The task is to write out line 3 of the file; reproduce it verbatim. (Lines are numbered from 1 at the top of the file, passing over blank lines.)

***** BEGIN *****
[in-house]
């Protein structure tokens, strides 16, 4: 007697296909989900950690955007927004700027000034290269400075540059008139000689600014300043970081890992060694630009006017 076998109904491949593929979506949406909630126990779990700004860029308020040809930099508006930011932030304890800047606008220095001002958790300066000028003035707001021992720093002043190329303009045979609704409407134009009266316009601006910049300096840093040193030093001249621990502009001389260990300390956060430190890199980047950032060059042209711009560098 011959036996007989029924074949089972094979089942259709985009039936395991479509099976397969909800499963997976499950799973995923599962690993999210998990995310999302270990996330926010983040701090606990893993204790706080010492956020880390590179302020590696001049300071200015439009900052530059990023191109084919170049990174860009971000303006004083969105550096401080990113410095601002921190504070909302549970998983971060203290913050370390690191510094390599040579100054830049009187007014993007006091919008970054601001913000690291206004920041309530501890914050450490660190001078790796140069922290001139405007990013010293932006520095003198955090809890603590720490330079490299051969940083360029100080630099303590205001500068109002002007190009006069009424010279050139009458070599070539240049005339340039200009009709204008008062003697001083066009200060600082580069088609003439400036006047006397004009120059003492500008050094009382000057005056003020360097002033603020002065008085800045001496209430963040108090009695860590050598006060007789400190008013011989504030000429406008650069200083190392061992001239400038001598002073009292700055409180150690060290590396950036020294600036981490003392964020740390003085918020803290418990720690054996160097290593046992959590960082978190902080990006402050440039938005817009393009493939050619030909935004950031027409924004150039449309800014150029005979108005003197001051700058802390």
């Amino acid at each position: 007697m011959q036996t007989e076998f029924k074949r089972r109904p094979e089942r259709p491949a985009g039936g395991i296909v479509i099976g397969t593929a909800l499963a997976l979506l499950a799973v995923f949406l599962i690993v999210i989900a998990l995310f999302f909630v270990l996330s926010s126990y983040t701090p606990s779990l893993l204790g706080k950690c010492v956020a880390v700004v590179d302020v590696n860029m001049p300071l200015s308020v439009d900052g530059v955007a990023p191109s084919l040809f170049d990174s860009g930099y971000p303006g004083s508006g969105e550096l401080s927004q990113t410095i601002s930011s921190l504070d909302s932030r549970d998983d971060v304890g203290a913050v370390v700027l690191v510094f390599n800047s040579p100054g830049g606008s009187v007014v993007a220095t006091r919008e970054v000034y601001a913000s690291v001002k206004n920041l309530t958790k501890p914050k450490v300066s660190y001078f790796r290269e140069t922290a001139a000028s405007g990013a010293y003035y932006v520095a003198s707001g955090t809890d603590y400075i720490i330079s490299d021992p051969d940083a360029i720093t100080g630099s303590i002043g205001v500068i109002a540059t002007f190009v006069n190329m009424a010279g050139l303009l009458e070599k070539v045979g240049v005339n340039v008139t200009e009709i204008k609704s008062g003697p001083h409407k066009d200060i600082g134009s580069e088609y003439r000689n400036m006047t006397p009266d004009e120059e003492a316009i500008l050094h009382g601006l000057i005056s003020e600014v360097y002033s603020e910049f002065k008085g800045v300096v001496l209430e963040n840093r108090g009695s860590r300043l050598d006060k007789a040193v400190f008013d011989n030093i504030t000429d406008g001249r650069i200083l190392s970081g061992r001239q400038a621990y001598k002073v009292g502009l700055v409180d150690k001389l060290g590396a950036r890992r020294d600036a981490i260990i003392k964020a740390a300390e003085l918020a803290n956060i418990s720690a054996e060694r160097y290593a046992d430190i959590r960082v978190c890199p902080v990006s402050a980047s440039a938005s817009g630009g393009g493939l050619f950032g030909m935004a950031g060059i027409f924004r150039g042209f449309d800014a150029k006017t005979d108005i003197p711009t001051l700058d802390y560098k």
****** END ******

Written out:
């Amino acid at each position: 007697m011959q036996t007989e076998f029924k074949r089972r109904p094979e089942r259709p491949a985009g039936g395991i296909v479509i099976g397969t593929a909800l499963a997976l979506l499950a799973v995923f949406l599962i690993v999210i989900a998990l995310f999302f909630v270990l996330s926010s126990y983040t701090p606990s779990l893993l204790g706080k950690c010492v956020a880390v700004v590179d302020v590696n860029m001049p300071l200015s308020v439009d900052g530059v955007a990023p191109s084919l040809f170049d990174s860009g930099y971000p303006g004083s508006g969105e550096l401080s927004q990113t410095i601002s930011s921190l504070d909302s932030r549970d998983d971060v304890g203290a913050v370390v700027l690191v510094f390599n800047s040579p100054g830049g606008s009187v007014v993007a220095t006091r919008e970054v000034y601001a913000s690291v001002k206004n920041l309530t958790k501890p914050k450490v300066s660190y001078f790796r290269e140069t922290a001139a000028s405007g990013a010293y003035y932006v520095a003198s707001g955090t809890d603590y400075i720490i330079s490299d021992p051969d940083a360029i720093t100080g630099s303590i002043g205001v500068i109002a540059t002007f190009v006069n190329m009424a010279g050139l303009l009458e070599k070539v045979g240049v005339n340039v008139t200009e009709i204008k609704s008062g003697p001083h409407k066009d200060i600082g134009s580069e088609y003439r000689n400036m006047t006397p009266d004009e120059e003492a316009i500008l050094h009382g601006l000057i005056s003020e600014v360097y002033s603020e910049f002065k008085g800045v300096v001496l209430e963040n840093r108090g009695s860590r300043l050598d006060k007789a040193v400190f008013d011989n030093i504030t000429d406008g001249r650069i200083l190392s970081g061992r001239q400038a621990y001598k002073v009292g502009l700055v409180d150690k001389l060290g590396a950036r890992r020294d600036a981490i260990i003392k964020a740390a300390e003085l918020a803290n956060i418990s720690a054996e060694r160097y290593a046992d430190i959590r960082v978190c890199p902080v990006s402050a980047s440039a938005s817009g630009g393009g493939l050619f950032g030909m935004a950031g060059i027409f924004r150039g042209f449309d800014a150029k006017t005979d108005i003197p711009t001051l700058d802390y560098k």